Wednesday, March 16, 2011
Somebody posted this arresting question for a thread in our Facebook group some days back: “Ano na bang nagawa mo sa Mindoro?” (What have you done for Mindoro?) A question addressed to us members. Sensing that the poster-initiator is a teacher by profession, I thought she’s just employing one of the contemporary teaching strategies defined in the 2002 Basic Education Curriculum (BEC) of the Department of Education or DepEd, a method called “Moral Dilemma”. This is a strategy where teachers do a “role-play” and act as devil’s advocates, throw controversial question/s to the class to initiate discussion. This strategy according to DepEd manual and other resource materials is one of the important steps or effective teaching strategy for it gives the pupils and students opportunity to test their reasoning against others or against each other.
So, we members of Unlad Occidental Mindoro Group objectively participated but we did nothing personal against each commenter on the process. We posted our different views and opinions. But I just wonder why rational and assertive people are always mistaken for a hot head (if not a troublemaker) nowadays even how cautious and courteous we are in conveying our views and opinions? Lucretius is right, “What is food to one man is a deadly poison to others.” We are even told to keep our heads cool.
Indeed such gesture of initiating a supposedly intellectual discussion coming from a young mentor is admirable because as we all know, learning goes beyond the four corners of the classroom and it should transcend from structured or formal to popular learning approaches or pedagogies. And for me, Facebook could also be a venue for such learning. She impressed me immediately. But her succeeding post made me realize I was wrong. She apparently just posted it out of the blue. No nothing. Aimlessly at that and I was disappointed.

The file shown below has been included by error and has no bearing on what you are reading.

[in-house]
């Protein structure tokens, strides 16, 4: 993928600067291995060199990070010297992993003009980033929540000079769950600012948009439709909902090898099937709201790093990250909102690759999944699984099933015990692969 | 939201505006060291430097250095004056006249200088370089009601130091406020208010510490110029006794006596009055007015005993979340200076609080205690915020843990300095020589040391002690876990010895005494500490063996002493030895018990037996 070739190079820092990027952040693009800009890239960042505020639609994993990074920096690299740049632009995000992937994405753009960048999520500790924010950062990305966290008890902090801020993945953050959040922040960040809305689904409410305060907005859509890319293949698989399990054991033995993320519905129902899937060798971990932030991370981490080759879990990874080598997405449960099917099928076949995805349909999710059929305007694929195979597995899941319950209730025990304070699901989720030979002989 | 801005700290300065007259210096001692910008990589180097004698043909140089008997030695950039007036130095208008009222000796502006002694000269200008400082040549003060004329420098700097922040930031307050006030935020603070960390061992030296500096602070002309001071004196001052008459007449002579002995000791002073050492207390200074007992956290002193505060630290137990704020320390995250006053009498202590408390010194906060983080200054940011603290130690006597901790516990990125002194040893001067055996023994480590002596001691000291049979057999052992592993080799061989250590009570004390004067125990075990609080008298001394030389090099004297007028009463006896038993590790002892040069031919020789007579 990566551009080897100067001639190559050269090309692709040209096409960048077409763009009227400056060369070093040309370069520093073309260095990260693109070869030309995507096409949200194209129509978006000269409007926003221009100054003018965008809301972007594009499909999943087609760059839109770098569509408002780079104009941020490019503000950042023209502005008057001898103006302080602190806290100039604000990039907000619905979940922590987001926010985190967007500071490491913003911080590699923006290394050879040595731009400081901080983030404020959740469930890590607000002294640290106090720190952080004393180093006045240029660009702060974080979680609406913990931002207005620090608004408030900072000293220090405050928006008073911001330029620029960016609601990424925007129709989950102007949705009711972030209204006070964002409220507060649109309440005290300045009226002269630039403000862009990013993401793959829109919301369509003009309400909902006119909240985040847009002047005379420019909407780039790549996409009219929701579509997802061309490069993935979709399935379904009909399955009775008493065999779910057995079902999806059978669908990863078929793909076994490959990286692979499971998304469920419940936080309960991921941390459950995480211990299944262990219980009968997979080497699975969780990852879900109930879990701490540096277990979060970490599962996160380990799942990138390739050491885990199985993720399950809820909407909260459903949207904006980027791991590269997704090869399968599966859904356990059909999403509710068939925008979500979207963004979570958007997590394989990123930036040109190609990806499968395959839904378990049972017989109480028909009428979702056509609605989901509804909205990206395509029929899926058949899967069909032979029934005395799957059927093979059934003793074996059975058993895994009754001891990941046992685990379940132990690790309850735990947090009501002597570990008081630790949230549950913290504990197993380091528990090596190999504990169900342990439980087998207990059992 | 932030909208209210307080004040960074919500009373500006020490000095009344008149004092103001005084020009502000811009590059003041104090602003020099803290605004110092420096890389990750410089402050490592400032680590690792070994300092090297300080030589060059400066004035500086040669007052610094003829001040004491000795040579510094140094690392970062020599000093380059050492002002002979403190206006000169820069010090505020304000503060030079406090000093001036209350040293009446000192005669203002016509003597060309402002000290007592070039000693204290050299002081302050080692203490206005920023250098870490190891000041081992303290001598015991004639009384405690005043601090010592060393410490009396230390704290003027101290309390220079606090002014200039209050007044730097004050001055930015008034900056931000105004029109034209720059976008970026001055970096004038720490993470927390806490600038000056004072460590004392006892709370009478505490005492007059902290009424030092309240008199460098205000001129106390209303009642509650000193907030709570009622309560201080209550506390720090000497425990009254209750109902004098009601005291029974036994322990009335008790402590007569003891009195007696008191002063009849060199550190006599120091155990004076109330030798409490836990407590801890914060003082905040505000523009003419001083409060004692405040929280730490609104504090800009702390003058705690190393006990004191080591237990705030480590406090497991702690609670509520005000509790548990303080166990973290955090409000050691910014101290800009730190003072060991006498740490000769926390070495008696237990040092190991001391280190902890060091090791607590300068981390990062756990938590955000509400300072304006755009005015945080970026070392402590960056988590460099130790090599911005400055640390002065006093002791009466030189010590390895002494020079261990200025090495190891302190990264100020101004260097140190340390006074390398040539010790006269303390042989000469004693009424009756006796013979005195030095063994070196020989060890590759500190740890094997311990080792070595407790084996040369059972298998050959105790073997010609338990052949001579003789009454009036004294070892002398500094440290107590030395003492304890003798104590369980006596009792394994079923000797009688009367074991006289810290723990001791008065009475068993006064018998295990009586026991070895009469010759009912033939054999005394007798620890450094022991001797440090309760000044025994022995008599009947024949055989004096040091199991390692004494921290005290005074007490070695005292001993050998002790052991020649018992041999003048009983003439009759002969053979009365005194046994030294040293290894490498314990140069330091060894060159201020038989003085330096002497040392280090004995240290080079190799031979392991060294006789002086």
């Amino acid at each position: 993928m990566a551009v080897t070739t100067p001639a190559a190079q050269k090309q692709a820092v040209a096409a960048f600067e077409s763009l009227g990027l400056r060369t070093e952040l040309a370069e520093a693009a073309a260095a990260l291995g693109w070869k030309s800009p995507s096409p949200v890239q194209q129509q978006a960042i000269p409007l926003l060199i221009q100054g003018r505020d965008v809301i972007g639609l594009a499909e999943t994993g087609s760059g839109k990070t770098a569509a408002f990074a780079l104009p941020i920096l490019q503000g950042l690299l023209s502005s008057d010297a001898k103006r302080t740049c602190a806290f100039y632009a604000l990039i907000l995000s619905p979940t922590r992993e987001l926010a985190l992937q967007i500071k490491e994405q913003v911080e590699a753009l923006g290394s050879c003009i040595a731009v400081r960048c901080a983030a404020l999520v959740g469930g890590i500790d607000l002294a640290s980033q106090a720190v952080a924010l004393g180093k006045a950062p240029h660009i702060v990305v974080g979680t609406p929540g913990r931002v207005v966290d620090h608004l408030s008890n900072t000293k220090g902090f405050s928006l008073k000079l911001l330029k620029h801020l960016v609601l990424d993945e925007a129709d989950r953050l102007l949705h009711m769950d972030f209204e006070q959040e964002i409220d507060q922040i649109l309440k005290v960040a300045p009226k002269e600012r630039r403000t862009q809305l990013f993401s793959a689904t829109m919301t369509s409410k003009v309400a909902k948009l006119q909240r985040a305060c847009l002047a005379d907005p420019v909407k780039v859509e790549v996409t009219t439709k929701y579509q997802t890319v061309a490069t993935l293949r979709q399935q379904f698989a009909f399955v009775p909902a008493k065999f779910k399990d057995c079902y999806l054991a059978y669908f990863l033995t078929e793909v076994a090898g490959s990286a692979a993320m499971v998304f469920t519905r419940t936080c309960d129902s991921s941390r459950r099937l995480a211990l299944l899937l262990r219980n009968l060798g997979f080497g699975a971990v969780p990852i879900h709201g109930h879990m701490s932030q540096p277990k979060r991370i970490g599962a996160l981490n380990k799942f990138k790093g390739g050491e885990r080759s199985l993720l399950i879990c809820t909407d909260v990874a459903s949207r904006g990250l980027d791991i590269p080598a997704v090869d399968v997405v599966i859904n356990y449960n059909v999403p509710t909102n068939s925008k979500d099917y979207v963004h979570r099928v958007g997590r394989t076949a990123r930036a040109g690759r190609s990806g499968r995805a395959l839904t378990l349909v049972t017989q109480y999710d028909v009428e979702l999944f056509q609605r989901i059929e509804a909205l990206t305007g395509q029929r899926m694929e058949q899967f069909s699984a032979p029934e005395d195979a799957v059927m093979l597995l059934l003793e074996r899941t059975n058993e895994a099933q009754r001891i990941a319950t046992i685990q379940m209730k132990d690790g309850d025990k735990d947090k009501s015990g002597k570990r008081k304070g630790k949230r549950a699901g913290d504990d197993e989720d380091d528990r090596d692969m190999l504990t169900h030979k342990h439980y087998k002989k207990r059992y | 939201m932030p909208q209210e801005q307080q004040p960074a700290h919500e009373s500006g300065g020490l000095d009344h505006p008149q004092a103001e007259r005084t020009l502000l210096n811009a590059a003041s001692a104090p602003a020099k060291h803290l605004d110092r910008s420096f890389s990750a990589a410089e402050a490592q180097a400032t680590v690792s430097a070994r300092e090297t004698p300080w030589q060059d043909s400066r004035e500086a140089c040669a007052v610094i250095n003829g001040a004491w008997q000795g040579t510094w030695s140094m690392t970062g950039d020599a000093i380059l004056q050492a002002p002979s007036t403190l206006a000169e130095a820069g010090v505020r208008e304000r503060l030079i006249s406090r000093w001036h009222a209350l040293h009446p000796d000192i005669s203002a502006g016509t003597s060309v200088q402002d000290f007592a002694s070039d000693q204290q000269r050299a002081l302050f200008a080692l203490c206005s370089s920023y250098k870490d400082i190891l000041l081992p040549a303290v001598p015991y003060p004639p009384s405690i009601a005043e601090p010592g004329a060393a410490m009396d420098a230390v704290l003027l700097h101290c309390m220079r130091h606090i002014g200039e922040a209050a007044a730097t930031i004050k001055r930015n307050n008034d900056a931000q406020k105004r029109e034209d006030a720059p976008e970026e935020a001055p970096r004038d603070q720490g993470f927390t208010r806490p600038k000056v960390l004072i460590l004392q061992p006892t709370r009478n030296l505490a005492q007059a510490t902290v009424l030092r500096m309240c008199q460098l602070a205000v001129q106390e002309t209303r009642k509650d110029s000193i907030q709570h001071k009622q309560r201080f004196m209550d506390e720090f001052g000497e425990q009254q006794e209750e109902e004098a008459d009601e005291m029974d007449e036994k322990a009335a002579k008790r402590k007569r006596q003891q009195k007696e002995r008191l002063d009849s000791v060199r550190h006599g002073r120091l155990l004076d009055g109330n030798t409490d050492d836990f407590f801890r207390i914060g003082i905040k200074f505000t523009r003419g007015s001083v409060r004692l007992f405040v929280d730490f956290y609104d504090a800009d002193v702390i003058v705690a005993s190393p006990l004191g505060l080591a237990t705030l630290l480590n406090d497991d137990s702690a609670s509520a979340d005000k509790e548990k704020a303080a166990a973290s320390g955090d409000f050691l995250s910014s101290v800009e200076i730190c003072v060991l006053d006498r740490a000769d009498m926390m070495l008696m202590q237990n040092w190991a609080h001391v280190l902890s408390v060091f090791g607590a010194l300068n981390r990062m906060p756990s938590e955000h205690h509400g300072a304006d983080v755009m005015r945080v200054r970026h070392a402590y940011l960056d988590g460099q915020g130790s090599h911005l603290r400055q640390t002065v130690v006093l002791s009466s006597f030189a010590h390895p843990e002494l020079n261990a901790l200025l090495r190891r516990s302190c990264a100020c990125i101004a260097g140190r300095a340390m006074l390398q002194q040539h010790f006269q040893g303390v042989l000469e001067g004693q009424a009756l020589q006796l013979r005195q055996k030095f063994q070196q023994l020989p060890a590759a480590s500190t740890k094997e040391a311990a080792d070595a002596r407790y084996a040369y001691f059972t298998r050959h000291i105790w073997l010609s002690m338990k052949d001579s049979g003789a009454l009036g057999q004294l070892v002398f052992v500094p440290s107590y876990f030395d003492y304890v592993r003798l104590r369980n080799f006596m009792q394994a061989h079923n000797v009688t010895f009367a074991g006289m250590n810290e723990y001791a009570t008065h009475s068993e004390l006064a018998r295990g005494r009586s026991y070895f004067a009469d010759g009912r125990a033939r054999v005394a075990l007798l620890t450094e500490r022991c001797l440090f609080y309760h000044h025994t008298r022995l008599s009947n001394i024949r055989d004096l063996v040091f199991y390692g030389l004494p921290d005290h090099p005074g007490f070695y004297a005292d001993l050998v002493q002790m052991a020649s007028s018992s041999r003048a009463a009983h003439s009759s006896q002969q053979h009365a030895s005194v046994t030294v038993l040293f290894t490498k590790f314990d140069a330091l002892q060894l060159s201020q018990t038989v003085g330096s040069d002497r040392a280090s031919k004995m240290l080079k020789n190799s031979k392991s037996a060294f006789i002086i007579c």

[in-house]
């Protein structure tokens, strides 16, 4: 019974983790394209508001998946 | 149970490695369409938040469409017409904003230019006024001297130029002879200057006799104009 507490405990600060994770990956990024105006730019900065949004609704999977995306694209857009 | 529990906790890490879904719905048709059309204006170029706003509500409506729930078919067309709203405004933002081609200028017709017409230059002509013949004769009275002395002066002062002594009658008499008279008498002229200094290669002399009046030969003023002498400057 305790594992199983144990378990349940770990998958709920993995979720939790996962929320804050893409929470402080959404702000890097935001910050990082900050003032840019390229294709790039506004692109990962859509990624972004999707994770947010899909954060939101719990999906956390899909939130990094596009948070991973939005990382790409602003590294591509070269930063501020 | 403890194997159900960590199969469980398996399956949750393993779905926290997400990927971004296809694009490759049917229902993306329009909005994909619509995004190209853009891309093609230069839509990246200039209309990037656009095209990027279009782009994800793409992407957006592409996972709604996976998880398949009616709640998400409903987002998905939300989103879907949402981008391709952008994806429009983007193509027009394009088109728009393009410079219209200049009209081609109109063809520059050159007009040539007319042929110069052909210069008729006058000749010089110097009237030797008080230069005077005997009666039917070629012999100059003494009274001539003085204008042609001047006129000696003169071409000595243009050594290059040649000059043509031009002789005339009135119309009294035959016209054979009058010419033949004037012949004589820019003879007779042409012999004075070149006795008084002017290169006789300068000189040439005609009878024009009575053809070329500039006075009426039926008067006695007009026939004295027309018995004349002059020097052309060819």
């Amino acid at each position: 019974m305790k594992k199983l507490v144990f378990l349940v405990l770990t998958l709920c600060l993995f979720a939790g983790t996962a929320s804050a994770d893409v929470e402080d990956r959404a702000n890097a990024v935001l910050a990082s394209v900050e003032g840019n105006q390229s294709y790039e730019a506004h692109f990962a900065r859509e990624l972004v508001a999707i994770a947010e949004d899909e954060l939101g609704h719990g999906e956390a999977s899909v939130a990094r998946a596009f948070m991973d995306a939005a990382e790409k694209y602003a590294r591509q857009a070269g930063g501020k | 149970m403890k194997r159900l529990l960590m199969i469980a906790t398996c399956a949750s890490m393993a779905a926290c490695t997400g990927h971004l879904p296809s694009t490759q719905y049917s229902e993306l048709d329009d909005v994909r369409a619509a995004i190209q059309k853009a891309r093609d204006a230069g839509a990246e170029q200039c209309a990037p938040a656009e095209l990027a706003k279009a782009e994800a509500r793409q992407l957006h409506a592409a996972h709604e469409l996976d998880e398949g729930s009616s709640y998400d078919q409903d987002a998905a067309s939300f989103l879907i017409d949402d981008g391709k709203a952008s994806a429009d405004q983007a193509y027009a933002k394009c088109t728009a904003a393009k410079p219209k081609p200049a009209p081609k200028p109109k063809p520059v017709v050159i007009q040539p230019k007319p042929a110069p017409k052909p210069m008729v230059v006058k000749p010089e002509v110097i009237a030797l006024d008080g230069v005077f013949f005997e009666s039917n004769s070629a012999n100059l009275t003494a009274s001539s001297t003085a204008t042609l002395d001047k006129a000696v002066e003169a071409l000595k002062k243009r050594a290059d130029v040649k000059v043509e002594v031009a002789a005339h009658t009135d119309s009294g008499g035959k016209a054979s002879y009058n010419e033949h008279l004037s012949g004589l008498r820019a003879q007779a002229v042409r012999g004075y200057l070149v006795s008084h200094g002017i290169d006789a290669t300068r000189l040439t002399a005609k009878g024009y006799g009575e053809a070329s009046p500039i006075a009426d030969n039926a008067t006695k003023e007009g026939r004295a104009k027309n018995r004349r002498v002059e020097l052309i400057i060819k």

The foundation both of learning and of faith are exchanges toward changes in status or figures. Next Sunday, March 20, is the second Sunday of Lent and the gospel highlights the transfiguration event on Mount Tabor. In the transfiguration of Jesus, apostles Peter, James and John are made to have a sneak preview, just like in a movie trailer, of what Jesus exchanged for their sake, and the Father asks them to make an exchange. Rather than listen to Moses and Elijah, they are now to listen to Jesus, the new Moses and final prophet. The voice of the Father is heard, “This is my beloved son listen to him.” Gradually, the transition from the Old Covenant to the New Covenant is taking place. This is the new moment for their faith for the apostles learned two important things: to follow the law (Moses) and to be witnesses or prophets (Elijah).
When we were students, we are taught by our teachers that there are 6 objectives why books and other reading material are used as learning tools: to inform, entertain, persuade, describe, narrate and criticize. (“Reading Links Teachers Manual” (p.129); by Maria Lourdes B. Aguinaldo, Editor.) But if we look deeper, such objectives are also in the ingredients if not the main menu of dishes that the popular media is putting on our table today. This includes the electronic media and specifically, social networking sites such as Facebook. The six objectives, in a text book, must be complete and one cannot stand without the other.
And just like in DepEd’s BEC teaching strategy, this is the “moral dilemma”, the “teaching strategy” that God laid for us. To follow His teachings is the most fundamental education a Christian could ever learn. May this process and Transfiguration story be the turning point in our lives this Lent.
If life is all about exchanges, faith and learning as life dimensions are also about exchanges and changing figures for the better…
(Photo : Saint Joseph College Seminary (SJCS) students)